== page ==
Q. What do you get when you cross 100 years of consumer behaviour with one man’s passion for collecting?
A. The Museum of Brands, Packaging and Advertising in Notting Hill.
The M.O.B.P.A. is the labour of love from consumer historian Robert Opie, who is so devoted to recording manufacturer’s attempts to make us buy things that he has devotedly collected over 12,000 items that reflect the consumer world around us. After a 20-year stint in the regional outpost of Gloucester, the M.O.B.P.A. has eventually reached its spiritual home in Britain’s consumer capital.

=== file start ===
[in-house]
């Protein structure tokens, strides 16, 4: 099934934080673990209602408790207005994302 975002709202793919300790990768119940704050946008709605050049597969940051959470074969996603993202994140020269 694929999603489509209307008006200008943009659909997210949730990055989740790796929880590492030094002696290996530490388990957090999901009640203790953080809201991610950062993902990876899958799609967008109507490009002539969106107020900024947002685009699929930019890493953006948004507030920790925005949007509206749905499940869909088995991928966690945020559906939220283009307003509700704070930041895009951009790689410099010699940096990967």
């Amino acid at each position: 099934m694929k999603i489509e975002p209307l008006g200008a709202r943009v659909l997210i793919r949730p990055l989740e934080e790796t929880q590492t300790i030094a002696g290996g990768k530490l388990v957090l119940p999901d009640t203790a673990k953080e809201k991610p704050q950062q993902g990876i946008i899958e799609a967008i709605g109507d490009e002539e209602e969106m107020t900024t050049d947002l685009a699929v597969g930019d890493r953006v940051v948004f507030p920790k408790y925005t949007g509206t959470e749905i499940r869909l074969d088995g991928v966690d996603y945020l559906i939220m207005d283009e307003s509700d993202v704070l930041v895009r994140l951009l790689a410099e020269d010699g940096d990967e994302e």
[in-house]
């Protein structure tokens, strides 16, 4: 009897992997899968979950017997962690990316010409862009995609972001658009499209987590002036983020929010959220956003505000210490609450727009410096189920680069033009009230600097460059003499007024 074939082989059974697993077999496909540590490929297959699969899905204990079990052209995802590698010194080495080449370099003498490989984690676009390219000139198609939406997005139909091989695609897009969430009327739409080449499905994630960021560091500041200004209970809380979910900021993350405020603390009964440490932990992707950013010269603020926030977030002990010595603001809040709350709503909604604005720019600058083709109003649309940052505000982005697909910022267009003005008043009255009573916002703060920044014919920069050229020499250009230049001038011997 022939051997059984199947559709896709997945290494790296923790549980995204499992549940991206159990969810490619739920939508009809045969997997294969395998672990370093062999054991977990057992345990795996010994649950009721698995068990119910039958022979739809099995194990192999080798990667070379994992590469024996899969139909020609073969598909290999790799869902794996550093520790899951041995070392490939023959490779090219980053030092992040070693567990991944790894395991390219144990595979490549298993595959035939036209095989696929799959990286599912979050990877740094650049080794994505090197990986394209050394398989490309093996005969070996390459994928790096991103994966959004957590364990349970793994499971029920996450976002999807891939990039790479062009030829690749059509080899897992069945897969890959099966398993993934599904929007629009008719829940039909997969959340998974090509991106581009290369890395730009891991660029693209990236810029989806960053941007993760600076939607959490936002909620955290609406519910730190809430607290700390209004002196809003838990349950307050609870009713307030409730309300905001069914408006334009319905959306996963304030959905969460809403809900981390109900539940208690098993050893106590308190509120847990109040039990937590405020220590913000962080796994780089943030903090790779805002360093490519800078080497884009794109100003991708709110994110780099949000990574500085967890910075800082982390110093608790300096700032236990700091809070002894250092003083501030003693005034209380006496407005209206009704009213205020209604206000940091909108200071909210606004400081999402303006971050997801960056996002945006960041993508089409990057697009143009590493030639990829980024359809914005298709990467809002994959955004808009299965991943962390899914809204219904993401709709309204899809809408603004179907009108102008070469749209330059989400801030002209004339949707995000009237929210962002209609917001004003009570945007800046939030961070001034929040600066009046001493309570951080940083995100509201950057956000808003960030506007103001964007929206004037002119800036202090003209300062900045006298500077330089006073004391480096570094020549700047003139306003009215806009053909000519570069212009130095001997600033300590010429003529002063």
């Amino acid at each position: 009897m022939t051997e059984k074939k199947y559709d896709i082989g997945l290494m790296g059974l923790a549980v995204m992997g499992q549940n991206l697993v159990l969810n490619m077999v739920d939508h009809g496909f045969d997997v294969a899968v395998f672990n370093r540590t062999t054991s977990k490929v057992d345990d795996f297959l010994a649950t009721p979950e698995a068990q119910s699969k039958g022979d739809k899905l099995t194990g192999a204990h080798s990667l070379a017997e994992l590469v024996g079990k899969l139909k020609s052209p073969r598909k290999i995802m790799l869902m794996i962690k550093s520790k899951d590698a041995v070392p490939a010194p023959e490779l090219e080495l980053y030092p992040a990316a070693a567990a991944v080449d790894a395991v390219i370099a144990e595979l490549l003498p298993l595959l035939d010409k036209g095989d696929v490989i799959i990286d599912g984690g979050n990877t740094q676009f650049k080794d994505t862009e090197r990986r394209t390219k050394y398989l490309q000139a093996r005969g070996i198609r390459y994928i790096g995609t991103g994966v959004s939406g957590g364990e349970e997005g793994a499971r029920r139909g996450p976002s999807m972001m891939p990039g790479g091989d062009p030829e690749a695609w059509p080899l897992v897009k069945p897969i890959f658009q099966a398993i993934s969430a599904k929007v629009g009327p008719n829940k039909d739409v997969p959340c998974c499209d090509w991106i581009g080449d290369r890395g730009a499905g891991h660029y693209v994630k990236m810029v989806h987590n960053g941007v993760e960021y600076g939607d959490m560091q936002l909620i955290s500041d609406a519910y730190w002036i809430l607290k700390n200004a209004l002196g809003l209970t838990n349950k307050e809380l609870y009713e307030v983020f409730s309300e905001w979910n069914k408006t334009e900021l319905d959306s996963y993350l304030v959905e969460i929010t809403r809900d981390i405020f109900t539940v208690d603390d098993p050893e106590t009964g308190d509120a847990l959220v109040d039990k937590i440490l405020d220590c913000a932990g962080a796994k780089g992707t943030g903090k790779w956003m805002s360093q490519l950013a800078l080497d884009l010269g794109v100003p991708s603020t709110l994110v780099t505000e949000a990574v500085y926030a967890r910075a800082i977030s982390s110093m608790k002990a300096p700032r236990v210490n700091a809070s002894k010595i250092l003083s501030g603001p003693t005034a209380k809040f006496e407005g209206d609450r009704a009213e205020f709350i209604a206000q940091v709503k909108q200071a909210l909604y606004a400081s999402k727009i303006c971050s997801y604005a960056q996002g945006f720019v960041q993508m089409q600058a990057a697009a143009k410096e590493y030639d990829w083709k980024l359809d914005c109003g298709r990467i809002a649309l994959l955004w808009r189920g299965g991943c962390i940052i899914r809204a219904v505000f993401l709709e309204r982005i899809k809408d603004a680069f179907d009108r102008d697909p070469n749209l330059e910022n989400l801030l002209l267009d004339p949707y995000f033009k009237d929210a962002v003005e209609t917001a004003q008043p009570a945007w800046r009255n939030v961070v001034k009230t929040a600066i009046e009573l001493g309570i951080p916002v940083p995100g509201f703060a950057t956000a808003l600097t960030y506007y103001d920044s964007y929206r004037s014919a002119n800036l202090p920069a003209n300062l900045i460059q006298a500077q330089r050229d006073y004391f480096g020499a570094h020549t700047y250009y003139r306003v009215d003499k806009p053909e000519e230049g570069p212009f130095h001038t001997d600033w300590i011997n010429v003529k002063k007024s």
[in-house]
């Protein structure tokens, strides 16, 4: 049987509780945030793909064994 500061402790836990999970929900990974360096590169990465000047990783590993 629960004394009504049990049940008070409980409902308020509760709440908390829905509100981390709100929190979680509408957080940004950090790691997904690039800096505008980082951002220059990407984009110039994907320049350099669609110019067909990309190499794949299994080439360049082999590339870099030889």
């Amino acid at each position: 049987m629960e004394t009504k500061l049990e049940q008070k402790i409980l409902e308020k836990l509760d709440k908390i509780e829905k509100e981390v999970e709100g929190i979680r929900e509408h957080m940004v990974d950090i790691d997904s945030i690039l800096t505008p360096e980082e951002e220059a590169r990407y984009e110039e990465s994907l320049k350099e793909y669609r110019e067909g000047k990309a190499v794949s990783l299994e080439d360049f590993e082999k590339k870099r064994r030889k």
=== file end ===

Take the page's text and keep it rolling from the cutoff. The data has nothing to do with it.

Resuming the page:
It was surely worth the wait, as the collection realistically records all aspects of daily life—toys, comics, magazines, newspapers, technology, travel, royal souvenirs, fashion and design. It’s a fascinating and at times nostalgic experience; a signpost of how temperamental consumer fads are, and one of the best ways to make you feel old as you gaze with familiarity at things that you once couldn’t live without, but can now barely remember owning. The collection is a significant reflection of 100 years of the consumer zeitgeist and amazingly, grew from the modest gesture of Opie saving a packet of Munchies he bought at the age of 16. In keeping with the capitalist spirit, M.O.B.P.A. charges an entrance fee; although, not to lament, we’re assured this keeps the Museum in top notch condition for future generations to laugh at the tat that we’re all busy buying now.